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Incorporating Clean Shipping International

IS MARINE FUEL A TOXIC MIX? ASKS GARD

Friday, September 7, 2018 

The latest bulletin from Gard of Norway highlights the renewed challenges being faced by the marine fuel supply chain. Various port authorities have cracked down on some bunker suppliers and removed their licences.

More recently, attempts by some suppliers to blend with cutter stock or shale oil to meet minimum ISO specifications for fuel intended for trading vessels, have resulted in numerous engine breakdowns at sea, due to damaged or blocked fuel injection valves and filters requiring replacement.

The problem was originally detected with bunkers supplied in the US Gulf, but has since extended to Panama, Singapore, Hong Kong and Korea.

This, says Gard, exposes ships’ crews to unacceptable dangers, with the potential for environmental catastrophes, vessels suffering physical damage, and owners and operators suffering loss of earnings. Gard shares these experiences with our Members and assured clients, as we are a hull underwriter with responsibility for insuring physical damage to main engines and loss of hire insurance. We are a P&I club which covers crew risks and fines, and we also offer a Comprehensive Charterers cover which is impacted by liability to owners for contaminated fuel supply damage. Further, our Defence lawyers frequently advise on rights and responsibilities between owners and charterers with respect to bunkers supplied to the vessel.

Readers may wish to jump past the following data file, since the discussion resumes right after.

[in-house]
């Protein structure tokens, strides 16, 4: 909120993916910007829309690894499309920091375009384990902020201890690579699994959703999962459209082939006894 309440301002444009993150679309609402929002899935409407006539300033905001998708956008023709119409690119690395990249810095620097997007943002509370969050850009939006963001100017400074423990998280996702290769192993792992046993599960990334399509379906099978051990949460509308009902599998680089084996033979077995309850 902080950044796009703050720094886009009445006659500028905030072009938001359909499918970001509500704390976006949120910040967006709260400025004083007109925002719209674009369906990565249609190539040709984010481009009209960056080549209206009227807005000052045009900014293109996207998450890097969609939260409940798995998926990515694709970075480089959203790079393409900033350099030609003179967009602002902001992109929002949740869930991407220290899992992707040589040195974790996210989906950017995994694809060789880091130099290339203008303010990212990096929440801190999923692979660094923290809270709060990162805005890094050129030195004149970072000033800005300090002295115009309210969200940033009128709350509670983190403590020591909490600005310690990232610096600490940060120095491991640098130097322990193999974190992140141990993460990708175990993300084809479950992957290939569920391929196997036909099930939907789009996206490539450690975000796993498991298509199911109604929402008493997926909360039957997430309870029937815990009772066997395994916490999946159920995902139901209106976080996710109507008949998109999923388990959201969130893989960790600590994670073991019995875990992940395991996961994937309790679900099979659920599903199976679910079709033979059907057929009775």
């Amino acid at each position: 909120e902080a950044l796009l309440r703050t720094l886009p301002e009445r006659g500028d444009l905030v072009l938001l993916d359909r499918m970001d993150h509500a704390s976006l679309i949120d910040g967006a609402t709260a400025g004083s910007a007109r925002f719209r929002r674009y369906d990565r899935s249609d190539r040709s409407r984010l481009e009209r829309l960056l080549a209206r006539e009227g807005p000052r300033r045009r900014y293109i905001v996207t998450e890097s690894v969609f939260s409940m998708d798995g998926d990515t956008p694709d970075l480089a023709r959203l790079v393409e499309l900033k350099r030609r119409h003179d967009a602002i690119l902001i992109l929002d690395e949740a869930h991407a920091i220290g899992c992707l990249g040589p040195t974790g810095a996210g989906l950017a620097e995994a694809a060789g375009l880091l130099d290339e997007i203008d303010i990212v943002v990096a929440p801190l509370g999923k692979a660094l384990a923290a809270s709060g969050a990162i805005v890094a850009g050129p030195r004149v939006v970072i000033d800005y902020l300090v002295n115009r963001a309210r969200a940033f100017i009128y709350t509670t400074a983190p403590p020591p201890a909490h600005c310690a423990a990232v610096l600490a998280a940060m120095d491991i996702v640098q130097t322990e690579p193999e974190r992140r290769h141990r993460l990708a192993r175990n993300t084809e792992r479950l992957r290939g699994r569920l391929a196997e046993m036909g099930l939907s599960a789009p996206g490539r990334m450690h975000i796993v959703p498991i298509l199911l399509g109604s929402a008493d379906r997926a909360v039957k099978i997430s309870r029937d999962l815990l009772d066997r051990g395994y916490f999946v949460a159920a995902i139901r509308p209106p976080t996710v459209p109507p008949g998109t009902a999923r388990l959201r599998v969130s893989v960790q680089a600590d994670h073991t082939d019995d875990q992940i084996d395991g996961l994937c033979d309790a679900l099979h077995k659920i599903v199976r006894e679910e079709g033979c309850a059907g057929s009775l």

Shipowners who transport about 90% of world trade, together with their insurers, are facing increased regulatory and environmental compliance pressures. Shipowners need the certainty of knowing they have access to readily available, economic fuel supplies of good quality. Intertanko has published a critical review and called on governments and regulatory authorities to take a firm stand. They have also called upon their tanker members to send in examples and details of incidents experienced.

IMO’s Sub-Committee on Pollution Prevention and Response (PPR) is developing guidelines to support the implementation of the 2020 sulphur limit. As part of this process, the Sub-Committee will review best practice guidance for fuel oil suppliers, as well as best practices for member states/coastal states to assist with compliance, and enforcement of their responsibilities. This will fall under MARPOL Annex VI and will be considered at MEPC 73 in October 2018.

Additionally, Gard draws attention to the fact that, as of 1 October 2018, ships operating in China’s Yangtze River Delta domestic ECA can no longer use fuel with a sulphur content exceeding 0.5%, unless an approved exhaust gas cleaning system is installed.

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